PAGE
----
TABLE: This vintage Italian table was the first element I knew I wanted to bring to the flat. There is a “bar” in the kitchen which serves as a pass through as well, so there is no designated dining room. We used this table as a card/game and cocktails table in the past, and set it up as that currently with quick and easy access as dining for two by the window . Visually, the round shape softens all the hard-lines of the square and rectangle furniture in the room, and the open base allows the eye to visually continue to the window making the space feel more open and larger. It’s also easy to move the table away from the window to fit four for dining. We have an extra “desk” chair to bring out for this if needed. I haven’t figured out what to do with the lamp yet when we do have to move for four…I may end up getting another chandelier, but for this rare occasion, it’s not a priority. We can have our coffee and drinks here looking at the views of the ponds, eat dinner, play games, and use it for another important task, especially during COVID work-from-home, as an alternate workspace should one of us need the study/office for phone meetings, etc. The location isn’t the intended dining area, which is nearer the kitchen, but this layout is a much better flow and the table opens up the window space.
DRESSER/BAR/BUFFET: This dresser is an antique French piece that was earlier used as our TV base and we never used the drawers for storage…we didn’t need them in the big house. But, now it’s our bar since the TV is over the fireplace mantle (another thing I don’t prefer, but for the space and art, and physical layout of TV watching capability, over the mantle it went). The dresser could also be a buffet (that we don’t need since we have the “bar/pass through”). The drawers provide ample storage for our table linens, wine accoutrement, large platters, trays and games. And we still have room since we chose carefully about what to bring here. Who needs 48 napkins and placemats in a flat for two? Pretty art (another topic) and blingy lighting make it a destination and much-used piece. Or would that be the booze? ;o)
END TABLE/DRESSER: This little French piece I purchased years ago from a French woman in DC who was moving back to Paris and selling all her French things and keeping her American ones! Gasp! It provides the needed end table for lighting and pretty things, and houses our candles, games, books/magazines. Similar style to the other dresser to keep the aesthetic pulled-together. It anchors the sofa and is a great bridge between the chair and sofa, also defining the “living” space. I have pillows on the floor behind that chair for color and decor that emphasizes the Turkish and cozy vibe. Textiles are some of the best ways to tie in themes and color, and to provide a soft edge to all the hard lines. And, they are functional since these are the big floor pillows, so great for those extra guests or lounging on the floor. Although, kilim pillows aren’t exactly the softest on the skin…but they are sturdy.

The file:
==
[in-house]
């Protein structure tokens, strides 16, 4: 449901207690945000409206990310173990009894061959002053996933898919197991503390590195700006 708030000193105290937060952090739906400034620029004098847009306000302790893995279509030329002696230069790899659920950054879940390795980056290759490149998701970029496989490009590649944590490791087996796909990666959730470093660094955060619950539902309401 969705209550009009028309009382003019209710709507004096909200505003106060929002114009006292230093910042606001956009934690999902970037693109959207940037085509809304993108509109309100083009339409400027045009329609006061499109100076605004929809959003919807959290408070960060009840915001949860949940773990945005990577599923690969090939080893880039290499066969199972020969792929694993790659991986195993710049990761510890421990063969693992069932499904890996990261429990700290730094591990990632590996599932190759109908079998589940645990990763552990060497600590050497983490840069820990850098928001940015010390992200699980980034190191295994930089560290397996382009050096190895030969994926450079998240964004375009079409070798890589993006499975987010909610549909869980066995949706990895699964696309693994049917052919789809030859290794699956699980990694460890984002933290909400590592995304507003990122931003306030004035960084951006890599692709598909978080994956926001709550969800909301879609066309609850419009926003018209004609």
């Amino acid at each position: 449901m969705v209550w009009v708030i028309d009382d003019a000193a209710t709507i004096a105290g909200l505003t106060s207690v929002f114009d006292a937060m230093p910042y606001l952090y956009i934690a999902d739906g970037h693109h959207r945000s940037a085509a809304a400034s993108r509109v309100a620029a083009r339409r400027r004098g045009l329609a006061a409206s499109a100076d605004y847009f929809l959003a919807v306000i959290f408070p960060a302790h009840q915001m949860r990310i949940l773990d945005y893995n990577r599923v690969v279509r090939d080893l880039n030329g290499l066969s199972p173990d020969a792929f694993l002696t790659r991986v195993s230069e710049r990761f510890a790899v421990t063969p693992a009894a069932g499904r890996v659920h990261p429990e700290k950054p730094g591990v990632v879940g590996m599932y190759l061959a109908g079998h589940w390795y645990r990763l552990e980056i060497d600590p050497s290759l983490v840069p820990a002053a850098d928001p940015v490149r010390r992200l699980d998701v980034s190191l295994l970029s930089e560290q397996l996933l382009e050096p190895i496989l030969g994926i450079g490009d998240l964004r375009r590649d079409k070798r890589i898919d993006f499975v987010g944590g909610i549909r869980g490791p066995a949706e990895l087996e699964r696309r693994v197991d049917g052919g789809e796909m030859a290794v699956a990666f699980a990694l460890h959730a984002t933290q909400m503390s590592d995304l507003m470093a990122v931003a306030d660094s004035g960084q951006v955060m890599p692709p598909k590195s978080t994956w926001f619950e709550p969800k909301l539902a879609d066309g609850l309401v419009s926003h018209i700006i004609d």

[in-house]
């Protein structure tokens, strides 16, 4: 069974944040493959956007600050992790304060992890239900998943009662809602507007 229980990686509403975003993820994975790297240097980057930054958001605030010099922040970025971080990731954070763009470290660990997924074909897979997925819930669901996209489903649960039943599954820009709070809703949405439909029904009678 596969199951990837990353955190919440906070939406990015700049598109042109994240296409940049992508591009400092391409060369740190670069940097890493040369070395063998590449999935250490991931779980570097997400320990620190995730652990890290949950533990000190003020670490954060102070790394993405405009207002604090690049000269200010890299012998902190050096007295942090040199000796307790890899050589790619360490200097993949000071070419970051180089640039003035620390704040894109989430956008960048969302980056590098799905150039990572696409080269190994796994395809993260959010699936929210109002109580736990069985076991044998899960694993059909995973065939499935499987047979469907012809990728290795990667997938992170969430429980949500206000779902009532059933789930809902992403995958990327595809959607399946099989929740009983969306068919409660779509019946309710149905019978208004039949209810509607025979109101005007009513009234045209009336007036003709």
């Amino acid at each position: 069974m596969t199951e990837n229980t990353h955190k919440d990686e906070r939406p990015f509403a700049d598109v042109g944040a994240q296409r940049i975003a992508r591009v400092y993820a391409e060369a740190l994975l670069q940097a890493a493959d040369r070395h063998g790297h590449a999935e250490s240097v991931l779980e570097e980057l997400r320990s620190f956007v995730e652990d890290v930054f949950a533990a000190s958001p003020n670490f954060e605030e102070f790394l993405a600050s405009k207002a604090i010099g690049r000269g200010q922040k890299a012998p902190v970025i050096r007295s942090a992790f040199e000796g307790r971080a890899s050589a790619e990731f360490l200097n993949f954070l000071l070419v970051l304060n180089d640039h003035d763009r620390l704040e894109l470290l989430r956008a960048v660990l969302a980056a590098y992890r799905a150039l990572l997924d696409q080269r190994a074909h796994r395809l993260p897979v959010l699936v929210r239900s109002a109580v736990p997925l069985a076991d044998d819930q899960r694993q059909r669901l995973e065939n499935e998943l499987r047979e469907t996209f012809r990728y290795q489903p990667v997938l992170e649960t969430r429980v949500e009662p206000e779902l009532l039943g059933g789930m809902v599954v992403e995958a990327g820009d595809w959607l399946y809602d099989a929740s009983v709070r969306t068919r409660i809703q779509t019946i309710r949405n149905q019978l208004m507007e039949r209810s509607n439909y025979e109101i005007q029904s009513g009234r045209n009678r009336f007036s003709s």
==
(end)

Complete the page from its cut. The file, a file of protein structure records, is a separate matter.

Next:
TALL AND NARROW CABINET: The vintage Korean cabinet was used to store all our rice china in our previous dining room. That china (amongst a LOT of dishes….oh that is so another topic) is in storage, but it was almost not a keeper for this space until I realized I needed a cabinet to put our everyday and much used dishes and silverware. There was not enough cabinet space in the kitchen (is there ever?) and those cabinets were heavily competed for to store bulkier kitchen items and appliances. I had a plan for the glasses, instant pot, blender, tupperware bowls, pots and pans, mixing bowls and platters, bakeware…again, I will touch on those in another post. But, for now this sweet little THIN and TALL cabinet fit oh so perfectly at the end of the foyer as a great focal point, didn’t block any access to the living space or the study, and visually draws the eye in. It conveniently stores the everyday dishes we use, which is right around the corner from the kitchen. Quick and easy to grab from the kitchen or to the table and frees up much needed kitchen cabinet space for every day items that I use frequently and within easy reach of the stove and cooking areas.
I hope this helps those who are anticipating a downsize move in the future or who are struggling with the decision process! If this process seems daunting or you have no time, come talk to me about how I can help! Future posts of the “downsize” process and suggestions will hopefully help as well!
Until then, smile and make life fun. The “move” is only a blip of hard work and hard decisions, but the end is oh so worth it. B